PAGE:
I guess it's $45 not $450. But 3000 yen used to be just $30 several years ago! :(
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Re: A quest for Phoenix Oolong

Postby David R. » Dec 11th, '10, 12:34

I confirm prices are in yen. I just received these 3 dan cong, along with some puerh and teaware...

I am really looking forward to having the time to sit down and drink them properly.
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Re: A quest for Phoenix Oolong

Postby auhckw » Dec 11th, '10, 12:37

Oops... typo... it is in Japanese currency.

Sorry for the confusion...
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Re: A quest for Phoenix Oolong

Postby Proinsias » Dec 11th, '10, 16:49

If you're getting into Phoenix tea Tea Habitat is definitely worth a look

http://www.teahabitat.com/store/index.p ... tqlnnl4pu3
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Re: A quest for Phoenix Oolong

Postby Poohblah » Dec 11th, '10, 19:11

Proinsias wrote:If you're getting into Phoenix tea Tea Habitat is definitely worth a look

http://www.teahabitat.com/store/index.p ... tqlnnl4pu3

I think the OP was just sharing the article, not looking for Phoenix DC... but more DC vendors are always appreciated. I love to try different Phoenix DCs when I have time to sit down and enjoy them.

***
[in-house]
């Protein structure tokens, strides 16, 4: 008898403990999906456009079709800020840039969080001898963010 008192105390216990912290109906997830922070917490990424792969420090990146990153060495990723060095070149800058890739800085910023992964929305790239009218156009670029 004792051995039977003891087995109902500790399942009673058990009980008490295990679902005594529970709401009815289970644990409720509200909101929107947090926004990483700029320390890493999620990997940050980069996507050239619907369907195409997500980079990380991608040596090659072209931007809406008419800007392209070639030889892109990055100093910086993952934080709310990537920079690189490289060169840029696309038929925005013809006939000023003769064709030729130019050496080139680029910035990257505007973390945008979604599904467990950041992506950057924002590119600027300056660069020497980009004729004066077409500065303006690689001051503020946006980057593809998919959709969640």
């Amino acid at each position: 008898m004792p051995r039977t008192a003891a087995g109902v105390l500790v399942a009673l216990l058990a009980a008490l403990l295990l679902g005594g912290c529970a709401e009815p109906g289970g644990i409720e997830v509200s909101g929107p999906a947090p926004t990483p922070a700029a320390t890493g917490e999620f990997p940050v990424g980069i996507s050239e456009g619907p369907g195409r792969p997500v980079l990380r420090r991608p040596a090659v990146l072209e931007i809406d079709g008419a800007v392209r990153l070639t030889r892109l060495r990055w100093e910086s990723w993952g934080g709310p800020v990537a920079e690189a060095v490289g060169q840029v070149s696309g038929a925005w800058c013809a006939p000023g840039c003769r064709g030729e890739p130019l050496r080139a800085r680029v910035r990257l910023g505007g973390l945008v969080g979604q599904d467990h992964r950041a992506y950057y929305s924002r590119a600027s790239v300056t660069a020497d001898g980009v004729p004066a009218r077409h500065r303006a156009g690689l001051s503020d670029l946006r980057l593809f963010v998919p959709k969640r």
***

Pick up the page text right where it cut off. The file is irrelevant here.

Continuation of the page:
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Re: A quest for Phoenix Oolong

Postby wyardley » Dec 11th, '10, 20:25

I am no expert, but I don't believe that the bit about Fenghuang dancong and Wuyi yancha being the same varietal (and that it originally came from the Fenghuangshan area) is universally agreed upon. You can see one other take at:
http://tea-obsession.blogspot.com/2008/ ... -wuyi.html
Personally, I'm not inclined to take Hojo's word on this one, but I'd be interested to see more research backing up this statement (or, for that matter, more research backing up anyone's thoughts on this).

I don't know if anyone can prove conclusively that one came from the other, which area started making oolong style tea first, etc. But given the number of legends about this, and given that there is some debate, even among "experts", I don't know that anyone can state conclusively that they are right.